Anzac Day commemorates our history of national myth-making

Anzac Day, the cornerstone of our collective Australian national identity, has just been solemnly commemorated. Men and women marched, or attended dawn services, honouring the lost youths who fought and fell at Gallipoli, in incomprehensible numbers. I saw an advertisement on television that claimed: “They fought, not for King, not for Country, but for their mates.”

This then is the Australian version of the Adonic cult. The emphasis on ‘mateship’ was borne of the ANZAC tradition and exemplifying the ‘very best of the Australian character’, to lend a particularly Antipodean tinge to the Mediterranean cult of the lost youth, who, through commemoration, achieves deification.

Such mateship mythmaking is important, and Australians have successively capitalised on ancillary mateship myth-making, emphasising the magnanimous words of the founder of Modern Turkey in the aftermath of the Great War, Kemal Ataturk: “There is no difference between the Johnnies and the Mehmets to us where they lie side by side here in this country of ours,” in order to ensure continued permission for Australians to commemorate their dead directly at their place of slaughter. It is well that they do so, for it is becoming apparent both, that Ataturk never uttered those words and that Australian commemorations at Gallipoli are negotiable, by a Turkish government that is increasingly viewing the Ottoman Empire with nostalgia and admiration and which is purging intellectuals and others who would challenge the validity of its own national myths.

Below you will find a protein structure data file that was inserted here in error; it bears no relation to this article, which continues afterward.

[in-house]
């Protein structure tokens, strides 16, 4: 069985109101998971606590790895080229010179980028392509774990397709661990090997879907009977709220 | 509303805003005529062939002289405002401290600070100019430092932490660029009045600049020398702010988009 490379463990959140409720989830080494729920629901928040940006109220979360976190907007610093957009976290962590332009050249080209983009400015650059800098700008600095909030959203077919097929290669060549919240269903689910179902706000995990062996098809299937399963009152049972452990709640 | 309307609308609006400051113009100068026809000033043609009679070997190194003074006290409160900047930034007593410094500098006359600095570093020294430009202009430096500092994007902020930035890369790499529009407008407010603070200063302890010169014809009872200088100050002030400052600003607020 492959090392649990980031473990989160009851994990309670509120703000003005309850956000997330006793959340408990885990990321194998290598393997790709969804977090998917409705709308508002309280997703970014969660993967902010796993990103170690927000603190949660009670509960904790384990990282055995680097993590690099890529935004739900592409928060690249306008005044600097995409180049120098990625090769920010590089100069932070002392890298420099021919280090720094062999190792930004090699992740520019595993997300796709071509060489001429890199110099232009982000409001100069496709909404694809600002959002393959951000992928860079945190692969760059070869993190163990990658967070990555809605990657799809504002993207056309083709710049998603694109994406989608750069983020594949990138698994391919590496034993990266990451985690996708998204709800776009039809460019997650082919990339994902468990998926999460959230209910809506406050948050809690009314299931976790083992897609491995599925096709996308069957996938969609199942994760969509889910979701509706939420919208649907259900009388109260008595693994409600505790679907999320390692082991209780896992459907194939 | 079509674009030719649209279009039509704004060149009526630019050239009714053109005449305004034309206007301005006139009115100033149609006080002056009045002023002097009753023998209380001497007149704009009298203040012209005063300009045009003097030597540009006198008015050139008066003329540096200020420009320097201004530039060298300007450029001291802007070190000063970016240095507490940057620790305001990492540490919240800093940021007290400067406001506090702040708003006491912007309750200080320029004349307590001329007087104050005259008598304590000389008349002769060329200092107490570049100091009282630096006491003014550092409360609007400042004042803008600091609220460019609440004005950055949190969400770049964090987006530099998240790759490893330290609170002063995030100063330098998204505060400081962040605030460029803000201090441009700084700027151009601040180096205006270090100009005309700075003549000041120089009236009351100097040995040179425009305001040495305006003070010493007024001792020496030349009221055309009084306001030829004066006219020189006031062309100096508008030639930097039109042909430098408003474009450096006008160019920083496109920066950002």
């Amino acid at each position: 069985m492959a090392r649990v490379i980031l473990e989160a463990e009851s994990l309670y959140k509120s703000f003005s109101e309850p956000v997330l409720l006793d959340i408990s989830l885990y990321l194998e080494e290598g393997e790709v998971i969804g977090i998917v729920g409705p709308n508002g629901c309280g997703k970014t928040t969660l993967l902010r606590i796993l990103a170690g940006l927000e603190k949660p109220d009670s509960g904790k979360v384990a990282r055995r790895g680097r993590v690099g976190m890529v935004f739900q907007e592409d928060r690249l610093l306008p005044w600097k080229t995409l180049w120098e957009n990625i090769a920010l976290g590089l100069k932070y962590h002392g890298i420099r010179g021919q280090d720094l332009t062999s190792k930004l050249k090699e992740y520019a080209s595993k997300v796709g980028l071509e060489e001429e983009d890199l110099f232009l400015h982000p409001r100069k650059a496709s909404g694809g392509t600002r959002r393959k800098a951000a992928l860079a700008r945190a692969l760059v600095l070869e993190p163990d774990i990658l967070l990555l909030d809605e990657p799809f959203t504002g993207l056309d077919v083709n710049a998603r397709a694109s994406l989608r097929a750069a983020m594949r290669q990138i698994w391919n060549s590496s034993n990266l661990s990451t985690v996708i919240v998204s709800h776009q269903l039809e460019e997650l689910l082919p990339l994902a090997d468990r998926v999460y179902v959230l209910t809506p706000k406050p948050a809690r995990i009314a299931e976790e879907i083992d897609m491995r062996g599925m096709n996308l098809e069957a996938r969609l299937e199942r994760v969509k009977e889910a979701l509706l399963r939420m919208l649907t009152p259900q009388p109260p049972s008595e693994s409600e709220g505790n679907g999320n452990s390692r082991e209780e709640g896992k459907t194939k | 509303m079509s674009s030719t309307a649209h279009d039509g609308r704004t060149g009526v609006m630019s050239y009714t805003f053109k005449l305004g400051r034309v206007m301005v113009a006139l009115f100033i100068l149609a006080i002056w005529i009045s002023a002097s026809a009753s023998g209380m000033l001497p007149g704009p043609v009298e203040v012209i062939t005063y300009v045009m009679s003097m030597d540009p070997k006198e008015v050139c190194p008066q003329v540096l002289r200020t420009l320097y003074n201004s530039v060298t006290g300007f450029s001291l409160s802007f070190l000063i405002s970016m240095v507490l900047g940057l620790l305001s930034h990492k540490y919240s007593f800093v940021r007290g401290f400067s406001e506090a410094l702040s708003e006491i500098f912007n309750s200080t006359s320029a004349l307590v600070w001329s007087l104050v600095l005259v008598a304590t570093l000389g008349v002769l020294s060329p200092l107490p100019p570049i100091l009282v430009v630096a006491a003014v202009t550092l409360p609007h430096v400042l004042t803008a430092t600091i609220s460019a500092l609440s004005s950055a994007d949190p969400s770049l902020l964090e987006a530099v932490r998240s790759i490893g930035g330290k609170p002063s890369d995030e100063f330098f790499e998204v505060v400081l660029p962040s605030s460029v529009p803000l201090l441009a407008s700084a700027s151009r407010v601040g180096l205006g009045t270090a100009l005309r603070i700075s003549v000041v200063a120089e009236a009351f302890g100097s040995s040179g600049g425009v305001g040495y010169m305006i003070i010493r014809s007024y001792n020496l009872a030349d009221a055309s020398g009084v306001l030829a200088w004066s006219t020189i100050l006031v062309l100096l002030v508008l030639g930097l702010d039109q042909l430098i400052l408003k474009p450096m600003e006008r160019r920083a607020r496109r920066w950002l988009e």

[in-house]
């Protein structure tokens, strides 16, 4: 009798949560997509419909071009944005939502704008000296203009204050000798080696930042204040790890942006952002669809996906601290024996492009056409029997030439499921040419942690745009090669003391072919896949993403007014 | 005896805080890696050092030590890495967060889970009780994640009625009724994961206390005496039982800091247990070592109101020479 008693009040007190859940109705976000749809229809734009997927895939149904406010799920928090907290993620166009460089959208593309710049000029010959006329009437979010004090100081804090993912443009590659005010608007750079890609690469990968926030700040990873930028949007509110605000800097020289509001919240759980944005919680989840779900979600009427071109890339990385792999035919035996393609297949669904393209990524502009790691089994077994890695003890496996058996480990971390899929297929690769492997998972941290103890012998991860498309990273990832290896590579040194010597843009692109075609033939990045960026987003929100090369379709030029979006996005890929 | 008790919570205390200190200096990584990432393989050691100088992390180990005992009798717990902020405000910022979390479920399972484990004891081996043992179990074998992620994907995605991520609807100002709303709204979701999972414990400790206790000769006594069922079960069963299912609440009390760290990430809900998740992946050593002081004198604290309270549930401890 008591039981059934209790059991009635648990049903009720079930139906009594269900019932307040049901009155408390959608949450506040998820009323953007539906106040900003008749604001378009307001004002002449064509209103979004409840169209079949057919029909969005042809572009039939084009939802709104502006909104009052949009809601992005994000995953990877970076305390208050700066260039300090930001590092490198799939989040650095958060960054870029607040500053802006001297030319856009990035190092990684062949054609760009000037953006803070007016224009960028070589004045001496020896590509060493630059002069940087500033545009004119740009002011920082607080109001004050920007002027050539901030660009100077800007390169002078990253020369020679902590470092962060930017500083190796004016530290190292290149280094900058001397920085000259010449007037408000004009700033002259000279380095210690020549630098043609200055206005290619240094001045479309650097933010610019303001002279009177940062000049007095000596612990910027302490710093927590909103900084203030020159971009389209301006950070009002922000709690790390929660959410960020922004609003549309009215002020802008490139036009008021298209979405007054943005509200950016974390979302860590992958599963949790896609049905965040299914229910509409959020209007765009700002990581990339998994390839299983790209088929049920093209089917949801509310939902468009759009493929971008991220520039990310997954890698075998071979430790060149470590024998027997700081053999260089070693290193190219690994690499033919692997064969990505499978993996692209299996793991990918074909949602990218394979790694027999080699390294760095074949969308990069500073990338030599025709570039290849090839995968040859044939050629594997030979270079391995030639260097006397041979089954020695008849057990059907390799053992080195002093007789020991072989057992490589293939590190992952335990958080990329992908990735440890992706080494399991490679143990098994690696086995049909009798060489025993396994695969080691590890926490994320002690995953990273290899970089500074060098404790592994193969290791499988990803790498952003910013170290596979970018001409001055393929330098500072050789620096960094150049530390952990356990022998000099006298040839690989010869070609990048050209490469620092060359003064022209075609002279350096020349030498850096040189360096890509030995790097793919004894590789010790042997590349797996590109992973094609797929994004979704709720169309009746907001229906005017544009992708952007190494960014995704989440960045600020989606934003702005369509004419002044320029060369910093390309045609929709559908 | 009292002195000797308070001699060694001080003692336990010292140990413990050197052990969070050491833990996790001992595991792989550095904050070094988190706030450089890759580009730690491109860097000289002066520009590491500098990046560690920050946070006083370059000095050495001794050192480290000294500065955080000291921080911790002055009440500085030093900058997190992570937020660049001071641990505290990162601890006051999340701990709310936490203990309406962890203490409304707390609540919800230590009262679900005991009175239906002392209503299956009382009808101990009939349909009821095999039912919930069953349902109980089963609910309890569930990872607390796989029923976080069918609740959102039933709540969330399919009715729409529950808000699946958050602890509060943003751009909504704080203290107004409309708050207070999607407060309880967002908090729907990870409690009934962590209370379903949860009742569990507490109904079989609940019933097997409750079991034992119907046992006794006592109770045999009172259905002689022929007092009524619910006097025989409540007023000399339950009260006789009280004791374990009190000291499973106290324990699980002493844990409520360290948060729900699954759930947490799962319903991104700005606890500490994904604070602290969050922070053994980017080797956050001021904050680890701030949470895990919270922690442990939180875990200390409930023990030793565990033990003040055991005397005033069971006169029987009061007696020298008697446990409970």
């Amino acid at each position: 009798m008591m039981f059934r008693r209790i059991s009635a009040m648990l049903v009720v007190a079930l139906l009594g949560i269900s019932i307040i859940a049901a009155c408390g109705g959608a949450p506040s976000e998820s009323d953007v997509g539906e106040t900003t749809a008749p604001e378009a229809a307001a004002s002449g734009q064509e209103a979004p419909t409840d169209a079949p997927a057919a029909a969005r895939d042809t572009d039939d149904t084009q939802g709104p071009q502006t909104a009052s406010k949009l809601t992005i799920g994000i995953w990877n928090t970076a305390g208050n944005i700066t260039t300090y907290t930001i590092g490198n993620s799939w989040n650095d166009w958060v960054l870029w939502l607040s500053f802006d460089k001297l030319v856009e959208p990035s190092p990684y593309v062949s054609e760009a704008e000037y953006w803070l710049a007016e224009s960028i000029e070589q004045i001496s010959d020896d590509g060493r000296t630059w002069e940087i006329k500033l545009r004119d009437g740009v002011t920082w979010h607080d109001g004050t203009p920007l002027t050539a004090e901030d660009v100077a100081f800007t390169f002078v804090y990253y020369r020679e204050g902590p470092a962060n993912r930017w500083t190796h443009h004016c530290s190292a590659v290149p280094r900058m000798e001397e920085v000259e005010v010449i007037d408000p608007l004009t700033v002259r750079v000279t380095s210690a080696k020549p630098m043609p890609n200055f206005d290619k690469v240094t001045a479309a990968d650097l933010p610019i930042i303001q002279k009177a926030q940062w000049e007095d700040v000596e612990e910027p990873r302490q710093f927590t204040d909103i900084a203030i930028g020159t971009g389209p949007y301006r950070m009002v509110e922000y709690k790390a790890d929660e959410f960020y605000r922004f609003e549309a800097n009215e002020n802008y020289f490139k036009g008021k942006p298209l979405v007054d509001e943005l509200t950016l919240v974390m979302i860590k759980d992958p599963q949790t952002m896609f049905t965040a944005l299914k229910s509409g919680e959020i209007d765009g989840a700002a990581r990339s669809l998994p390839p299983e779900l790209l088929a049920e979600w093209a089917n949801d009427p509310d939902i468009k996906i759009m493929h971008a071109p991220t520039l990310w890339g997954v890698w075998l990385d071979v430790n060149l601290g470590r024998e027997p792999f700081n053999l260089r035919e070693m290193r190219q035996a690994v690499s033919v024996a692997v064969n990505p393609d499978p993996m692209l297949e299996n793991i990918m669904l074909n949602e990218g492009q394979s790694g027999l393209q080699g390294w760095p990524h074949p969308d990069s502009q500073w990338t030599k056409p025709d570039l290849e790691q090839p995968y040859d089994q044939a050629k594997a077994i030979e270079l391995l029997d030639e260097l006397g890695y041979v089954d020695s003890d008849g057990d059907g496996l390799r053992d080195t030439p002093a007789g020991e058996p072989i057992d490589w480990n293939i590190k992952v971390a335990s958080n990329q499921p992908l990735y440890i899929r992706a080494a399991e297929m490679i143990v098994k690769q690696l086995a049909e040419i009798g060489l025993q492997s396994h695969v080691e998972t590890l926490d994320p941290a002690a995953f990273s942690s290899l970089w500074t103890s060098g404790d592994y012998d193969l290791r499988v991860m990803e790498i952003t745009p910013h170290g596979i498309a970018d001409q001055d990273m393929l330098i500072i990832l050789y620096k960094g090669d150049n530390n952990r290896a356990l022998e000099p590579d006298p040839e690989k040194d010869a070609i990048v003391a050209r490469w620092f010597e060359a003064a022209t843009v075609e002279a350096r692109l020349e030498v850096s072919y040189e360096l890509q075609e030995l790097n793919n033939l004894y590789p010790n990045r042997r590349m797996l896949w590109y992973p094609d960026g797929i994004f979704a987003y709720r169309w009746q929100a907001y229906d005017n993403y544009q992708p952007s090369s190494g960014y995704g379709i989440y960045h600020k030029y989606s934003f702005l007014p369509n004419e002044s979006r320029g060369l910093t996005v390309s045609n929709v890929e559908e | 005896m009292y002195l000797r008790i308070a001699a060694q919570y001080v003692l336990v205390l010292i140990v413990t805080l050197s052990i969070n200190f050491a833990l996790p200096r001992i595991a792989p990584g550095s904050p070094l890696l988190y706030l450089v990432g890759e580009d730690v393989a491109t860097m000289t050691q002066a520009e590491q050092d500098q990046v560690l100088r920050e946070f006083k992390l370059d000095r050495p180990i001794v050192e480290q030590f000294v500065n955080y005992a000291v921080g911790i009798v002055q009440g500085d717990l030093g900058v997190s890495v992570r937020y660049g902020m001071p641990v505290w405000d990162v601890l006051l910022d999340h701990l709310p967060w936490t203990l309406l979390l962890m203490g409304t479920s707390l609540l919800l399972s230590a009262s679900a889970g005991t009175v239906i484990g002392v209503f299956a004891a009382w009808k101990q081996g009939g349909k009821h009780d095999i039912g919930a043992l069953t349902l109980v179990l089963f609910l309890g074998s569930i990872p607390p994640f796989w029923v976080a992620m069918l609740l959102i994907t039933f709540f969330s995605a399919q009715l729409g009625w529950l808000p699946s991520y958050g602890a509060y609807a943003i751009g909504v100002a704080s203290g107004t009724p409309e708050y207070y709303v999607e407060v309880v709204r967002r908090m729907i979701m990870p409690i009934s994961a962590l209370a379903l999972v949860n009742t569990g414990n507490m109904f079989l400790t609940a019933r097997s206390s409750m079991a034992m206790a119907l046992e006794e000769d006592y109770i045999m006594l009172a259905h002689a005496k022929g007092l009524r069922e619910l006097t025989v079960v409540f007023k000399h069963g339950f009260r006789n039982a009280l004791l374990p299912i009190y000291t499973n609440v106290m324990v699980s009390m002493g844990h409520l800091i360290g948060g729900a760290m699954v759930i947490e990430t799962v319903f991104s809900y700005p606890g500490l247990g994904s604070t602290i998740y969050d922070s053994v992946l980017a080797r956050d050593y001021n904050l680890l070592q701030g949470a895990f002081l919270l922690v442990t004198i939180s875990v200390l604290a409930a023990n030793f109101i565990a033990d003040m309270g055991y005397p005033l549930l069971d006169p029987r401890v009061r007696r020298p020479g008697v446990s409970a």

The Gallipoli campaign could, according to scholars, have been the catalyst not only for the creation of the Turkish republic and the Australian national identity, but also the first genocide of the twentieth century.